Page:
Part 3 – Treading Water: 2.5 Years of No Progress
Part 4 – Fire Under My Ass: The wake-up call
Part 5 – The Final Push: How I finally dug out, and what I’m doing to stay in the black.
This is a series of articles explaining how I personally got myself nearly $20k into debt over the course of 4 years, and then out in just under 2. For the next week, I’ll post one article a day going through one particular phase of the process, and either how I screwed myself over, or how I started on the road to recovery.
Yesterday I gave the mundane introduction to these articles and a bit of history on how I’ve always perceived money. Despite being raised in a household that put a great deal of emphasis and value on saving over spending, I went the opposite way. No dollar entered my wallet that did not leave it again in short order.
I graduated from college in December 2003 with no debt. In fact I have a $10k starting fund to get me through the initial costs and a car (used Ford Focus). By all accounts, I shouldn’t have had to worry about a thing. I moved out after college, got a well-paying job working for an insurance company, everything was looking good.
Unfortunately, giving $10k, and steady income to someone who has no money management skills is a recipe for even greater disaster. Toss in my first credit cards and things were set to spiral out of control quickly.
When I only ever had small amounts of money, it was easy to keep out of much trouble. I’d go down a few hundred, pay that off, go down a few hundred again. The hole I dug was never too deep. Add in a sudden pile of cash though and I went a bit nuts
In August of 2004 I moved to Hartford, CT to work for the insurance company. I had to buy everything from furniture to kitchen supplies. I had never stocked an apartment all by myself and I went a bit overboard. I bought a lot of things I didn’t need. The worst part was none of it was particularly nice. I got a crappy TV, but I didn’t look for a deal I just picked up the first one that looked OK. I bought some furniture, but instead of going to IKEA, I went to office stores for bookshelves because they looked a bit nicer (but cost a lot more). Same thing for kitchen supplies. I got a lot of crappy stuff that I ended up replacing/throwing out a few years later.
Add in a nice new laptop, a secondary PC, an iPod, an expensive cable package that I never used (I hardly ever watch TV), and a penchant for eating out each and every meal (In the first two years post-college I cooked maybe a handful of meals for myself) meant I was burning through money faster than I was earning it. Oh, I also didn’t do very much work to shop for a good apartment at a good price and ended up with an OK apartment for a lot of money.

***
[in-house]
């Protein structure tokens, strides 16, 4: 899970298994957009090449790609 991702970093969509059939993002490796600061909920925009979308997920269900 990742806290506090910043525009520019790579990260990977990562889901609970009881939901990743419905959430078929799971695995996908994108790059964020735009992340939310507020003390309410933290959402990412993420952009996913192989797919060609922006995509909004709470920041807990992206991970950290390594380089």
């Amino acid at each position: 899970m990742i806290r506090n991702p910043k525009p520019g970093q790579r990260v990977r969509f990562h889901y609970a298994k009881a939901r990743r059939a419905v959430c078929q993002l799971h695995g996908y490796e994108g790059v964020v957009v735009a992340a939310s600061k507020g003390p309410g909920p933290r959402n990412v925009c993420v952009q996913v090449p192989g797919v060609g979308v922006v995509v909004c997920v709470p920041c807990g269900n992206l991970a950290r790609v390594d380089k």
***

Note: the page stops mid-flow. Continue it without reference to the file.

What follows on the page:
For two years in Connecticut, I spent money like it was going out of style and didn’t save a single penny. Well, I did contribute heavily to my 401(k) plan, which ended up being a very smart move on my part that helped me out immensely just a few years later, but aside from that it was money in, money out.
Slowly I bled out what was left of that $10k. A little bit here, a little bit there. Always promising myself that I was only going after it for a one-time emergency or to pay off some unexpectedly large bill. In two years I worked up nearly $12K in credit card debt. I was making the minimum payments, but little else.
The biggest money blunder I made though was paradoxically tied to probably one of the best decisions I’ve made in my life so far; Leaving the insurance job and the state for a new job in Michigan for a small game and software developer called Stardock.
The money blunder was that I made the move very spur-of-the-moment, and at possibly the worst time of the year. I decided I wanted the new job and applied in April of 2006, interviewed and was made an offer in May (which I accepted), last day of work was June 30th, and I was in Michigan July 10th.
This meant a few things:
Toss in other costs like security deposit on a new place (along with application fees), gas & all the other incidental costs when you move a long distance, and I was looking at a bill of around $6,000 by the time everything was said and done. And with no real savings, and an income gap of about a month before my first paycheck from Stardock, I had to dip in and blow away what was left of that original $10k.
So there I was, at a new job, with $0 in the bank, and what had grown to around $15k in credit card debt through the magic of interest rates.
I was in a bad hole, but I didn’t see it yet. I cut back some spending sure, but it would be a long time before I got serious about fixing things….
I’ll talk about my time in financial limbo more tomorrow.